123 F3d 1024 United States v. Saelee

123 F.3d 1024

UNITED STATES of America, Plaintiff-Appellee,
Lou Jiam SAELEE, Defendant-Appellant.

No. 96-3205.

United States Court of Appeals,
Eighth Circuit.

Submitted Feb. 11, 1997.
Decided Aug. 6, 1997.

Nicholas Drees, Des Moines, IA, argued (James Whalen, on the brief), for Plaintiff-Appellee.

Edwin Kelly, Des Moines, IA, argued, for Defendant-Appellant.

Before RICHARD S. ARNOLD, Chief Judge, HANSEN, Circuit Judge, and BATTEY, District Judge.1

HANSEN, Circuit Judge.

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Following Lou Jiam Saelee's plea of guilty to one count of possession with intent to distribute opium, in violation of 21 U.S.C. § 841(a)(1), and one count of conspiracy to possess and distribute opium, in violation of 21 U.S.C. §§ 841(a)(1) and 846, the district court2 denied Saelee's downward departure motion and sentenced him within the applicable range as determined by the Sentencing Guidelines. Saelee appeals, contending the district court did not understand its authority to depart downward. We disagree and dismiss this appeal for lack of jurisdiction.


A sentencing court may depart from the applicable guideline range if the court finds "that there exists an aggravating or mitigating circumstance of a kind, or to a degree, not adequately taken into consideration by the Sentencing Commission in formulating the guidelines that should result in a sentence different from that described." 18 U.S.C. 3553(b) (1994); see also U.S. Sentencing Guidelines Manual § 5K2.0 (1995) (policy statement on the grounds for departure under 18 U.S.C. § 3553(b)). Under section 3553(b), a district court may depart from the Guidelines when "certain aspects of the case [are] unusual enough for it to fall outside the heartland of cases in the Guideline[s]." Koon v. United States, --- U.S. ----, ----, 116 S.Ct. 2035, 2046, 135 L.Ed.2d 392 (1996).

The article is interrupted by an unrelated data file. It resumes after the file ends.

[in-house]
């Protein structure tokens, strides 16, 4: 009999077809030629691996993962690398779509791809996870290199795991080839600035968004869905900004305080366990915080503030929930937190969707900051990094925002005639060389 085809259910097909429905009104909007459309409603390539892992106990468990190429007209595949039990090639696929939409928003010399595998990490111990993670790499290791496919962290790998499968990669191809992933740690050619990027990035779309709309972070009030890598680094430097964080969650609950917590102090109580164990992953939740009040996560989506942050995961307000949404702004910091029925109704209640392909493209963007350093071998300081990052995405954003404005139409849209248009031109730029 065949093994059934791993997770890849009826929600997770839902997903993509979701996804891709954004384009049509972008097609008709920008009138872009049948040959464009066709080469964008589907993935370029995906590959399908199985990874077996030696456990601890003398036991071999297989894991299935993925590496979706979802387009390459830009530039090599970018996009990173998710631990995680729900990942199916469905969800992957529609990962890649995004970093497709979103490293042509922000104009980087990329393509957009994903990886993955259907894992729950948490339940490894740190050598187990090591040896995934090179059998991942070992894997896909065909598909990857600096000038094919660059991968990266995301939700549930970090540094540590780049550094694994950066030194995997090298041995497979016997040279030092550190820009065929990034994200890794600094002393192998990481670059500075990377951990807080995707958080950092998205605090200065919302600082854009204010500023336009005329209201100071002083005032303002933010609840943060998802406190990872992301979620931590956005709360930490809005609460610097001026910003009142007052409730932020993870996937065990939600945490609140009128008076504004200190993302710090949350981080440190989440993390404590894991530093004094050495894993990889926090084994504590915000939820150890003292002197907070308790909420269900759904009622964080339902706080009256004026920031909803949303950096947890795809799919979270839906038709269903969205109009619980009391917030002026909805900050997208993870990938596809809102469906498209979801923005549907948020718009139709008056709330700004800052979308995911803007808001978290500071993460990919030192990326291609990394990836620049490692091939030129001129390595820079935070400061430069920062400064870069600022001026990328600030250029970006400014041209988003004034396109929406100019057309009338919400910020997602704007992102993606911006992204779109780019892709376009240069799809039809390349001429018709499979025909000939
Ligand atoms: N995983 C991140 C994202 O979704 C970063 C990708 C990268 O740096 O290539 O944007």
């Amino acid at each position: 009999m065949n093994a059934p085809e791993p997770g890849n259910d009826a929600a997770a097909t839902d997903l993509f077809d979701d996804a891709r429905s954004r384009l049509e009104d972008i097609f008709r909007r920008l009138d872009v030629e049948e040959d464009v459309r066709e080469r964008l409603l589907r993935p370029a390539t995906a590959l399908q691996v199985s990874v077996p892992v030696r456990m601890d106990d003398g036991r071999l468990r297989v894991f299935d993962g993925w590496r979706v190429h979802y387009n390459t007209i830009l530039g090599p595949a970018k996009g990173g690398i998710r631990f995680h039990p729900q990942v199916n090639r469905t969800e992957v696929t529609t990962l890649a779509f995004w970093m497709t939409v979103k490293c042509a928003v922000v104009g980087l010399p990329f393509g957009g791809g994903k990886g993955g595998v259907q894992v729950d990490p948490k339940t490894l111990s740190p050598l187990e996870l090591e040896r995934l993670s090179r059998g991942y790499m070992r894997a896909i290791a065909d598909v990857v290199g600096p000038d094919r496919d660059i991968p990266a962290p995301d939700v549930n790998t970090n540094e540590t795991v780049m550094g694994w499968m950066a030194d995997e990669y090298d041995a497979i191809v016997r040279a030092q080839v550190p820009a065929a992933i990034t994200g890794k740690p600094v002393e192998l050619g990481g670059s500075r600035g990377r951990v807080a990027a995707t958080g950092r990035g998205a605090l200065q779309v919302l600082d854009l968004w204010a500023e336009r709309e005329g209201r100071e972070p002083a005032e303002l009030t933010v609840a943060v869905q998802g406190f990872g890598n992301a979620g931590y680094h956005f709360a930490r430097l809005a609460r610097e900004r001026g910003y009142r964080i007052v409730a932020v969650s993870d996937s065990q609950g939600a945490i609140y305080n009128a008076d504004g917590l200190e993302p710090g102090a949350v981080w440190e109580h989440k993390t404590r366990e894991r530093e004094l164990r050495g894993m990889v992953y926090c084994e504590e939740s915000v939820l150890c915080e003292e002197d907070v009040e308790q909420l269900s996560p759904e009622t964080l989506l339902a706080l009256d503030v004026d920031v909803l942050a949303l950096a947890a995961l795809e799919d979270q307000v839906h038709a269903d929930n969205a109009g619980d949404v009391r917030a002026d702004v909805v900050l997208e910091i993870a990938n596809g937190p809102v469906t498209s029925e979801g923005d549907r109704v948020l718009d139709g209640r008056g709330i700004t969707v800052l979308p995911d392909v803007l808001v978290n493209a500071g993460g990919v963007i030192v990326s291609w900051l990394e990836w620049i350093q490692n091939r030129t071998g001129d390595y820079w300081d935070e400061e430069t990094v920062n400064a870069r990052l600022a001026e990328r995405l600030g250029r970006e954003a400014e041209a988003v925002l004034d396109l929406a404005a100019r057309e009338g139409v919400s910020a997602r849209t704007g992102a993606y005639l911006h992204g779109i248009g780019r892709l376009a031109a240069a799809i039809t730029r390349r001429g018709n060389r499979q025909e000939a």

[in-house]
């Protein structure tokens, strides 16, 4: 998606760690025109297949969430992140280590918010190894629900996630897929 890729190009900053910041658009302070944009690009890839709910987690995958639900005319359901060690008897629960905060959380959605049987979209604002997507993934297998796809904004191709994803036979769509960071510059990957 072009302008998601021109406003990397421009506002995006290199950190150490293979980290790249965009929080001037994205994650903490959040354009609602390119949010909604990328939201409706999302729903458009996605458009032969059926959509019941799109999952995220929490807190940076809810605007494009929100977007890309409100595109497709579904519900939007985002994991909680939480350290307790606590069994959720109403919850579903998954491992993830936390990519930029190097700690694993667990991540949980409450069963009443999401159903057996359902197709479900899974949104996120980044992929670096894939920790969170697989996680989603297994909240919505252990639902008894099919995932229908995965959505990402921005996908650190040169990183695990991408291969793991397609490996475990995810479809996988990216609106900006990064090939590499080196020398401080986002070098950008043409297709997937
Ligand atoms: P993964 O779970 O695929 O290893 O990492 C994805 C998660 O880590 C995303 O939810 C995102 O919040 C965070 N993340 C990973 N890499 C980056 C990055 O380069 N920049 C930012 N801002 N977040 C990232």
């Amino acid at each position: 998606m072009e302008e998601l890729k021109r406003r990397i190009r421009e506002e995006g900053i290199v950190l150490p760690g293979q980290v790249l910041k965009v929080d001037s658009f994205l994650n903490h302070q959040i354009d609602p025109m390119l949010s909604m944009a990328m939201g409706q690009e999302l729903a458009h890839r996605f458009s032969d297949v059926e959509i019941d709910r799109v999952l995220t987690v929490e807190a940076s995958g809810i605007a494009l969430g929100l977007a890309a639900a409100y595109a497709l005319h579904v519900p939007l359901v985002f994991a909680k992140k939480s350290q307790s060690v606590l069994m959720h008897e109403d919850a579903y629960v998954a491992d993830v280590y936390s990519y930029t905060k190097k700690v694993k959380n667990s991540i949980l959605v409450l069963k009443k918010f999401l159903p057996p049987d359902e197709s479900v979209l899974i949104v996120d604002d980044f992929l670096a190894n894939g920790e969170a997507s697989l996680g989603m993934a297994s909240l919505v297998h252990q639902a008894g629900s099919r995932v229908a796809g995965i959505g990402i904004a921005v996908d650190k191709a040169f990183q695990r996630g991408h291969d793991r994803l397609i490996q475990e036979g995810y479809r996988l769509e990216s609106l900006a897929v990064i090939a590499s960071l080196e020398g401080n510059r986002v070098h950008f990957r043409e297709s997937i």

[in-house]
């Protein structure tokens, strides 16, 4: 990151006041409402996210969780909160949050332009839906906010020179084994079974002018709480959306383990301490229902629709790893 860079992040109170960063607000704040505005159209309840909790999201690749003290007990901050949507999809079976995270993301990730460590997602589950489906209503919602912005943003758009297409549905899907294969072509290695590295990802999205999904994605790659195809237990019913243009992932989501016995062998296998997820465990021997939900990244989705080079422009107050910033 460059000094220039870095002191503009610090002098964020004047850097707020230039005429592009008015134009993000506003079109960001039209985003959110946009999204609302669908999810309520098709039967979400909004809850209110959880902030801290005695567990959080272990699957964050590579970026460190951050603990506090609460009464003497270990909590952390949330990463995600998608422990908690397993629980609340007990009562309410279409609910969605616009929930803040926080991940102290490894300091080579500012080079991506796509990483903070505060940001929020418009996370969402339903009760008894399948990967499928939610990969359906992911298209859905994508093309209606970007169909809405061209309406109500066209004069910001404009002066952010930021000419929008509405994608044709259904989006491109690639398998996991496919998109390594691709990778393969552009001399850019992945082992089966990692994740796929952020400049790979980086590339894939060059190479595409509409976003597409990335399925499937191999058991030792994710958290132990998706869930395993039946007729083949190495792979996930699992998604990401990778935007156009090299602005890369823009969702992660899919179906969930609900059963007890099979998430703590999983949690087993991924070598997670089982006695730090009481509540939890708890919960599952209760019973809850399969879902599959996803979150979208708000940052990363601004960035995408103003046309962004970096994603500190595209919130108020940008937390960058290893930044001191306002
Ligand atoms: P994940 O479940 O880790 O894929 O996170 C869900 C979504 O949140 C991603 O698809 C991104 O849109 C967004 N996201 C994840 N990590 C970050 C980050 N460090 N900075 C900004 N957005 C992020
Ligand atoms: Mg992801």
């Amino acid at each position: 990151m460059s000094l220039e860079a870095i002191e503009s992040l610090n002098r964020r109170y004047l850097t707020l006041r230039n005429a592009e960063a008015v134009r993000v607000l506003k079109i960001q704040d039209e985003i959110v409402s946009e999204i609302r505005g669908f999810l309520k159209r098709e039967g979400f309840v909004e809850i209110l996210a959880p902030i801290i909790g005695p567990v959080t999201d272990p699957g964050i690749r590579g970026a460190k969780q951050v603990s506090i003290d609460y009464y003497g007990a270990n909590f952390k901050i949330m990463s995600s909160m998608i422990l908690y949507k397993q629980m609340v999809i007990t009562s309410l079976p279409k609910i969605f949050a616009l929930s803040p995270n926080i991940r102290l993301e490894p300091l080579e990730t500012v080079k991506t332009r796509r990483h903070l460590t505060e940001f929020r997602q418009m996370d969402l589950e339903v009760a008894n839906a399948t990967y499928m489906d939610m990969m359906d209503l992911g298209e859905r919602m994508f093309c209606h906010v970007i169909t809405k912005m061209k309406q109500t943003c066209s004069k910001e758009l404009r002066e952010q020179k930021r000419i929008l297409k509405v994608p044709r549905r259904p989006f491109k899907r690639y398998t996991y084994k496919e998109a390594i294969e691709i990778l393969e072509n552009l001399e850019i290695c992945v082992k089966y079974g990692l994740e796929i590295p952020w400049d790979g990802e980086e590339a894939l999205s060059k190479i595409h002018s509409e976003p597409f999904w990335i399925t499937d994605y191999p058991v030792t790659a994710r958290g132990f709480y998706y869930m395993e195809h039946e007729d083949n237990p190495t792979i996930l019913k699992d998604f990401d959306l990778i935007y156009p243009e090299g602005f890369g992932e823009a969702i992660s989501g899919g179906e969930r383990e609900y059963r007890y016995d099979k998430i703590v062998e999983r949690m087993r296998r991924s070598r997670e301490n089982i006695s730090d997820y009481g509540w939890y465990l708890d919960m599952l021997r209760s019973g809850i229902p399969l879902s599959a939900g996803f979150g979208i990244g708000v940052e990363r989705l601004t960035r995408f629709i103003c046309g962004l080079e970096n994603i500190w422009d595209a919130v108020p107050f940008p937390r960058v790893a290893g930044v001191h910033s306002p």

"We accord a unitary abuse-of-discretion review to 'a district court's decision to depart from the Guidelines,' ... but a discretionary decision not to depart from the Guidelines is unreviewable on appeal absent an unconstitutional motive." United States v. Field, 110 F.3d 587, 591 (8th Cir.1997) (quoting Koon, --- U.S. at ----, 116 S.Ct. at 2046). "We have jurisdiction to review a district court's decision not to depart only where the decision is based on the district court's legally erroneous determination that it lacked authority to consider a particular mitigating factor." Id.


Saelee moved for a downward departure based upon his circumstances as a political refugee. Saelee put on evidence showing that he resided in a refugee camp for ten years, beginning at age six, and had no opportunity there for formal education. Because of his conviction, Saelee noted he was likely subject to deportation after his incarceration. He highlighted the possibility that no other country would accept him because of his conviction for drug trafficking, in which case he would be confined in an INS detention facility for an indefinite period after he serves his prison sentence. Saelee maintained that the uncertainty of his future deportation and the possibility of permanent separation from his family create a harsher consequence than that faced by a typical noncitizen defendant. Saelee urged the district court to consider the circumstances surrounding his crime, his personal history, and his uncertain future, and to grant him a downward departure.